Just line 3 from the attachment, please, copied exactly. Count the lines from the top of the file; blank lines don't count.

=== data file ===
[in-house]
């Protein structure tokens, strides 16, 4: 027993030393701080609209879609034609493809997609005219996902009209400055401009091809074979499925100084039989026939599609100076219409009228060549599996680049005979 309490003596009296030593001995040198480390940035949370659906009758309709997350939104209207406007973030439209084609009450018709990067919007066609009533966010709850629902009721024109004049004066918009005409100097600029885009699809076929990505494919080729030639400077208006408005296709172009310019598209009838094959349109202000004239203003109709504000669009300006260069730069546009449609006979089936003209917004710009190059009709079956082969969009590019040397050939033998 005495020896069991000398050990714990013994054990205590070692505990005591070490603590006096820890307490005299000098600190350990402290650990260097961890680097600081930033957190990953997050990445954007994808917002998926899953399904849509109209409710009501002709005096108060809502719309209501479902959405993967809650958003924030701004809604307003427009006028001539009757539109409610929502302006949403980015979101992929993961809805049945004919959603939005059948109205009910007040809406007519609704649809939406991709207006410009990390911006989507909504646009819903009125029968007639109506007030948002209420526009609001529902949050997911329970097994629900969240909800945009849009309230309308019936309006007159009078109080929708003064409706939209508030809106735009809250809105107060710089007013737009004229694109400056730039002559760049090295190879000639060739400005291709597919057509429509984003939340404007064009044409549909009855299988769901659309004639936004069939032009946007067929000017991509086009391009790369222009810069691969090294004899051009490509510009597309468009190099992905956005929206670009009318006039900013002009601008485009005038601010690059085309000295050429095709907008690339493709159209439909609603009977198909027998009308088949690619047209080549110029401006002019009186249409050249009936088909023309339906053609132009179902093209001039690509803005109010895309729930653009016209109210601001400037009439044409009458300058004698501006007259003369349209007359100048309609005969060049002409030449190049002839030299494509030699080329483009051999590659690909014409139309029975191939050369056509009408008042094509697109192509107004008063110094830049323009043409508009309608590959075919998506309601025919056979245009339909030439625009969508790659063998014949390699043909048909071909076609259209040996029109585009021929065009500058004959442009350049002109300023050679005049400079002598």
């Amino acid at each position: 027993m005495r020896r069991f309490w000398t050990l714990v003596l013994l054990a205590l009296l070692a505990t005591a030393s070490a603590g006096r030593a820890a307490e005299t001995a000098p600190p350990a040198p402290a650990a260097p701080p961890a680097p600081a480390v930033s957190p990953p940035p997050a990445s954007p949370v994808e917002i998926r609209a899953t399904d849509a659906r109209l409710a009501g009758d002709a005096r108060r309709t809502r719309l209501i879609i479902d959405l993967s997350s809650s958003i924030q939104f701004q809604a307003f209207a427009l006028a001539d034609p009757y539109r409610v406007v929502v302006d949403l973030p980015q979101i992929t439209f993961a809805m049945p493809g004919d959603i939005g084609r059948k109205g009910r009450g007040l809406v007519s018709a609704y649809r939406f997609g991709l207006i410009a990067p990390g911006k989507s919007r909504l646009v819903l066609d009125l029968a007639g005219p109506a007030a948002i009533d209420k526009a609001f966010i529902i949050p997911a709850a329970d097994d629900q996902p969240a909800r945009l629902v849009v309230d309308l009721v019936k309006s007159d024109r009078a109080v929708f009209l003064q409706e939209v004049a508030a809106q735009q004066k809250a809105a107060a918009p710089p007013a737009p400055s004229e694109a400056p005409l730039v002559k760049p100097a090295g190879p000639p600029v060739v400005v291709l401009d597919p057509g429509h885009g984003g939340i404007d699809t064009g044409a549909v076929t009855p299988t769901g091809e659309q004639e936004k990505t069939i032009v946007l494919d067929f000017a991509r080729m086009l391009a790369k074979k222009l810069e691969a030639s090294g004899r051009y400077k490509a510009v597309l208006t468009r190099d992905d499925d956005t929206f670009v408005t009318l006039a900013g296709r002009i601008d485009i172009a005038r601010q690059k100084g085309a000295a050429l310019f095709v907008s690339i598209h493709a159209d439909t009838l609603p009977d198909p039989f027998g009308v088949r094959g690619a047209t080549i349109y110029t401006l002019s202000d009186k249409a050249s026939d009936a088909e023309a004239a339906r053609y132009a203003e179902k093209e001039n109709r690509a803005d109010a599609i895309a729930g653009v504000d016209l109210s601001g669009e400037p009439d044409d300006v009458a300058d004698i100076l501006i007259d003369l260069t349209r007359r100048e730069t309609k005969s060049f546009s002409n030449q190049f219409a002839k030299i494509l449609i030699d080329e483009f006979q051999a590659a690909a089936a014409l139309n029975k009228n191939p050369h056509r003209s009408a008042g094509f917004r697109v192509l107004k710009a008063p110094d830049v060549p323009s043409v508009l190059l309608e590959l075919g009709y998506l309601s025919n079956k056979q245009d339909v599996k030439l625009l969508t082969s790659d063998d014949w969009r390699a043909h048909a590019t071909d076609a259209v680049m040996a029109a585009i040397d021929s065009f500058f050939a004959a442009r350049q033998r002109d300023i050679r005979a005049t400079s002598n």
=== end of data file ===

């Amino acid at each position: 027993m005495r020896r069991f309490w000398t050990l714990v003596l013994l054990a205590l009296l070692a505990t005591a030393s070490a603590g006096r030593a820890a307490e005299t001995a000098p600190p350990a040198p402290a650990a260097p701080p961890a680097p600081a480390v930033s957190p990953p940035p997050a990445s954007p949370v994808e917002i998926r609209a899953t399904d849509a659906r109209l409710a009501g009758d002709a005096r108060r309709t809502r719309l209501i879609i479902d959405l993967s997350s809650s958003i924030q939104f701004q809604a307003f209207a427009l006028a001539d034609p009757y539109r409610v406007v929502v302006d949403l973030p980015q979101i992929t439209f993961a809805m049945p493809g004919d959603i939005g084609r059948k109205g009910r009450g007040l809406v007519s018709a609704y649809r939406f997609g991709l207006i410009a990067p990390g911006k989507s919007r909504l646009v819903l066609d009125l029968a007639g005219p109506a007030a948002i009533d209420k526009a609001f966010i529902i949050p997911a709850a329970d097994d629900q996902p969240a909800r945009l629902v849009v309230d309308l009721v019936k309006s007159d024109r009078a109080v929708f009209l003064q409706e939209v004049a508030a809106q735009q004066k809250a809105a107060a918009p710089p007013a737009p400055s004229e694109a400056p005409l730039v002559k760049p100097a090295g190879p000639p600029v060739v400005v291709l401009d597919p057509g429509h885009g984003g939340i404007d699809t064009g044409a549909v076929t009855p299988t769901g091809e659309q004639e936004k990505t069939i032009v946007l494919d067929f000017a991509r080729m086009l391009a790369k074979k222009l810069e691969a030639s090294g004899r051009y400077k490509a510009v597309l208006t468009r190099d992905d499925d956005t929206f670009v408005t009318l006039a900013g296709r002009i601008d485009i172009a005038r601010q690059k100084g085309a000295a050429l310019f095709v907008s690339i598209h493709a159209d439909t009838l609603p009977d198909p039989f027998g009308v088949r094959g690619a047209t080549i349109y110029t401006l002019s202000d009186k249409a050249s026939d009936a088909e023309a004239a339906r053609y132009a203003e179902k093209e001039n109709r690509a803005d109010a599609i895309a729930g653009v504000d016209l109210s601001g669009e400037p009439d044409d300006v009458a300058d004698i100076l501006i007259d003369l260069t349209r007359r100048e730069t309609k005969s060049f546009s002409n030449q190049f219409a002839k030299i494509l449609i030699d080329e483009f006979q051999a590659a690909a089936a014409l139309n029975k009228n191939p050369h056509r003209s009408a008042g094509f917004r697109v192509l107004k710009a008063p110094d830049v060549p323009s043409v508009l190059l309608e590959l075919g009709y998506l309601s025919n079956k056979q245009d339909v599996k030439l625009l969508t082969s790659d063998d014949w969009r390699a043909h048909a590019t071909d076609a259209v680049m040996a029109a585009i040397d021929s065009f500058f050939a004959a442009r350049q033998r002109d300023i050679r005979a005049t400079s002598n």